Second, evangelical means biblical. Evangelical theology is biblical theology, and a theology of the whole Bible, not just a verse here or there taken out of context.

Third, evangelical means original. If it is biblical then it must not be new, it is not a new “-ism” but an old faith, passed down through the years. This is a key point. It is impossible to be Biblical and Evangelical and yet try to come up with a “New Kind of Christianity,” to reinterpret the Bible’s clear truth, a la Rob Bell, William Young, Brian McLaren, etc. Stott writes, “Christian duty is not to advance but to abide, not to go ahead beyond the apostolic faith but to stay put in it.” Good words. Stott then gives a brief overview of scripture passages that encourage people to remain steadfast in Gospel and to return to the Gospel.

Stott rightly points out that the staunch “oldness” of Christianity is one of the major stumbling blocks with people in the modern world that values newness and revolution. Our faith is built on Christ, the Cross and His and the Apostles teaching and this is non-negotiable. But Stott is not against change and warns the church not to hold fast to things that are not part of the Gospel faith presented in the Bible. He turns his attention to what ways Christianity is new.

First, Christianity is to be freshly understood. Revelation is the historical unveiling of God in Christ. Illumination is the unveiling of men’s minds to see what God has disclosed in Christ. The Holy Spirit is continually guiding the church to understand scripture more fully.

Second, what is old needs to be freshly applied. We have to be careful to make this distinction. We aren’t encouraged to dilute the Gospel, but to apply it to the problems and unique circumstances of the modern world. We aren’t so staunch in  our defense of the old that we reject solid hermeneutics altogether. Stott writes, “To preach is to relate God’s never changing Word to man’s ever changing world.”

Finally, what is old needs to be freshly experienced. We must not become stale in our faith, as if the point is just to win the argument or debate theology. We must know God in Christ. We must love God and experience Him in relationship, through His Word and through corporate worship.

Stott notes that every true reform movement in the church is a return to the Gospel faith of the Bible in some way, not an innovation away from it to some new form of Christianity. Stott is balanced in his approach and these words are so timely to an evangelical community that is struggling to define who they are, what is worth holding tightly to and what is worth compromising.

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Christ the Controversialist – Essay 1

Christ the Controversialist is not one of John Stott’s most popular books, especially on this side of the pond. However, it is an excellent corrective in a world that no longer knows how to disagree and a church that no longer understands what it means to speak the truth in love. This is the first post in a series that will summarize the material from the book for an American audience.


The first essay is called A Defense of Theological Definition. Stott points out that, although the modern perception of Jesus is that he was meek and mild and tolerant and sweet, the truth is, much of his ministry was made up of controversy with other religious leaders. As evidenced by recent events such as the Elephant Room debacle, the modern church is caught up in a spirit of pragmatism that refuses to tolerate unpractical theologizing. This introductory essay is extremely useful and timely.

Stott points out that the modern world has an extreme dislike of dogmatism, yet rightly notes that as Christians who believe in a revealed word from God, we are by nature dogmatic. If there is a word from God that may be read and received, it is sin and folly not to regard it. However, this does not give us the right to be arrogant. We do not and cannot know everything, but we are called to know, live by and declare what has been revealed.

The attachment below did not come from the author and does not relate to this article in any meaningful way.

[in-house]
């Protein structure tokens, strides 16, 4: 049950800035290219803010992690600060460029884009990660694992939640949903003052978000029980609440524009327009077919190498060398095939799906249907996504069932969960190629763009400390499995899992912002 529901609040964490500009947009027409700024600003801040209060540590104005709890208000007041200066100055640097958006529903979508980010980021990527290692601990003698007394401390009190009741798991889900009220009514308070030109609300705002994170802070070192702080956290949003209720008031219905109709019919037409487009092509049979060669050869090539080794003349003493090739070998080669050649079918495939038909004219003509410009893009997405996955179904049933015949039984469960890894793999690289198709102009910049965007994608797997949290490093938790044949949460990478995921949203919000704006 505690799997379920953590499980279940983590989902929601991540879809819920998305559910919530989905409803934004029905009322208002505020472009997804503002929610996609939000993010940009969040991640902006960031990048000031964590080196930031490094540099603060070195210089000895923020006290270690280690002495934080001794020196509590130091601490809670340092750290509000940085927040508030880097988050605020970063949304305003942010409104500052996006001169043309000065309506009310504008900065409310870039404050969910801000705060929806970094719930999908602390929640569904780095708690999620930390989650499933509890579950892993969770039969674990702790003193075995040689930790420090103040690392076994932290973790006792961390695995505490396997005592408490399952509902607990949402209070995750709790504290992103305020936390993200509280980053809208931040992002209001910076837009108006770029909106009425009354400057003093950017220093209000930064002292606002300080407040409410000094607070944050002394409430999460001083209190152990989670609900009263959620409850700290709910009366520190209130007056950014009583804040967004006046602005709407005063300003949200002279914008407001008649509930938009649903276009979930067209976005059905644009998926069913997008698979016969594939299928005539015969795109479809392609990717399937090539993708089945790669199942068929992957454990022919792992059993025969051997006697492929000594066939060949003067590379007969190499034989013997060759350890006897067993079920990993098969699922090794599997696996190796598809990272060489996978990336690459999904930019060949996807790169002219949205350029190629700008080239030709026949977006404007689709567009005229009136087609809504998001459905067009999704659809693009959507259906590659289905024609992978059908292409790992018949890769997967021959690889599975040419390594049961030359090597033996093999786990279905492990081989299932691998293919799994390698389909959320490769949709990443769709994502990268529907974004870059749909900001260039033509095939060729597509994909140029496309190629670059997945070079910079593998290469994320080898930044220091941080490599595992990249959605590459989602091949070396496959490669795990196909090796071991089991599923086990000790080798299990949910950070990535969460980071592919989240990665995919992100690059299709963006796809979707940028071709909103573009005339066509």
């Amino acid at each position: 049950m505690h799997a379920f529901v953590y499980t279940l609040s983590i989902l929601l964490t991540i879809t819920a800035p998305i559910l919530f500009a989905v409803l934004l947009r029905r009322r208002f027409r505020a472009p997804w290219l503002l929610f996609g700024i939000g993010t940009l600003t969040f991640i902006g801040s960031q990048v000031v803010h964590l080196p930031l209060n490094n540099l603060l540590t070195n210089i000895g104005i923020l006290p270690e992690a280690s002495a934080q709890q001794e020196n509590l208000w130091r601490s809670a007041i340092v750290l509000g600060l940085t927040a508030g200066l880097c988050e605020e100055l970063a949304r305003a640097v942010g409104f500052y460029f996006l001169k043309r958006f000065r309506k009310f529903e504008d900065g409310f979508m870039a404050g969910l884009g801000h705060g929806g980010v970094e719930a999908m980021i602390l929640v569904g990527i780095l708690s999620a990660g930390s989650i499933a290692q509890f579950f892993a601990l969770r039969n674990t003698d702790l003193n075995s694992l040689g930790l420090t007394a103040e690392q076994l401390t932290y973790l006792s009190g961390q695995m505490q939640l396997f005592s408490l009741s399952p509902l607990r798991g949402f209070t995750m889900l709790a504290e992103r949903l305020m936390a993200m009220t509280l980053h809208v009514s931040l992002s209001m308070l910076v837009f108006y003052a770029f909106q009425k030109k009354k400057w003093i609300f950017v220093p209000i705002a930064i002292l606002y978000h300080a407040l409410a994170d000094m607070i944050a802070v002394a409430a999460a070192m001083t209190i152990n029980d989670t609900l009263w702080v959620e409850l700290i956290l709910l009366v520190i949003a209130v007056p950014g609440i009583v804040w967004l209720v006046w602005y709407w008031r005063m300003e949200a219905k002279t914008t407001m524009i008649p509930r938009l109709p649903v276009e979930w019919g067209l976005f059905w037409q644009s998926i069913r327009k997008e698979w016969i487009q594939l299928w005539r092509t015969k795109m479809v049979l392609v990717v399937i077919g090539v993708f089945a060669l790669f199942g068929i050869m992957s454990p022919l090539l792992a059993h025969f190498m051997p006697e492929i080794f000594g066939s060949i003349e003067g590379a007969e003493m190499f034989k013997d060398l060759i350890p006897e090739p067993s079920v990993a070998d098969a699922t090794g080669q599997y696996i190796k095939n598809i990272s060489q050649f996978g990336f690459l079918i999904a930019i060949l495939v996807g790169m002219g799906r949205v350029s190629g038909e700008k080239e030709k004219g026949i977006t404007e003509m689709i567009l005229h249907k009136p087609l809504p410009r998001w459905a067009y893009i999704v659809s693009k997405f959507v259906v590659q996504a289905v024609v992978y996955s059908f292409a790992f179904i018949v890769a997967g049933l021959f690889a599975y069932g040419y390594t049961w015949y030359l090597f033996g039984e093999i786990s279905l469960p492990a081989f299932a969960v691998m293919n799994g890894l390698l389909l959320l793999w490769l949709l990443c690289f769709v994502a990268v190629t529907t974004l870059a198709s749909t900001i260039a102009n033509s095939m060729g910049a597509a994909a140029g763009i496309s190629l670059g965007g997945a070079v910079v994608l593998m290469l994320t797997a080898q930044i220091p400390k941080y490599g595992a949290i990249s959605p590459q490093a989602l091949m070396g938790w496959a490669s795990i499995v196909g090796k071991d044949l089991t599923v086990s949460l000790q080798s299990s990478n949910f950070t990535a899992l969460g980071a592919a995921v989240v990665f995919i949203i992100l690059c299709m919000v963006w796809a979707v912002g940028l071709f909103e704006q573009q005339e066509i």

We should never be modest about revealed truth. Stott writes, “A man was meant to be doubtful about himself, but undoubting about the truth; this has been exactly reversed.” While we should be open minded, particularly about things on which scripture is not clear, we are reminded of what Chesterton wrote, an open mind is like an open mouth, it is meant to close on something solid.

The second way that Stott describes the modern world is that if people insist on being dogmatic at least they should be quiet about it. A person shouldn’t try to impress his or her brand of truth on others, or really be open about it in a public way. This is evident in the controversy at Vanderbilt University and in the strong reactions to Tim Tebow over his overt displays of religion.

The Christian, especially the Christian pastor and teacher, is expressly commanded to both teach sound doctrine and to refute false doctrine (Titus 1:9). Stott makes a helpful distinction between being tolerant in mind and tolerant in spirit. A Christian should always be tolerant in spirit, giving people the benefit of the doubt, loving people, forgiving and forbearing, etc. However, this is not the same as being tolerant of mind. We cannot be tolerant of ideas that expressly contradict God’s revealed truth.

Christ was a controversialist, he never shirked from the spirit of the age and was unafraid to challenge the religious leaders of his day. Ultimately, Stott challenges us, we must ask ourselves if we are more enamored with the love and acceptance this world offers, or the love of God and His Glory. If we love God’s glory more, we will not shirk our responsibility to speak the truth in love, even if it means engaging in controversy.

Stott finally turns his attention to the brand of ecumenical movement that seeks to close ranks in common defense against opponents of Christianity. The result of this is what Stott calls “Lowest Common Denominator” Christianity. It is the kind of Christianity that papers over deep and meaningful differences for the sake of cooperation and tolerance. It is weak and powerless because it minimizes fundamental truths for the sake of unity. He asks, “how can we expect to defeat this common enemy if we surrender the Gospel, our only effective weapon.”

Ultimately the antidote is more clearly defined terms and positions, and a robust, confessional Christianity. We need less fog and more clarity. The task of the church is to confess the truth, regardless of the spirit of the age.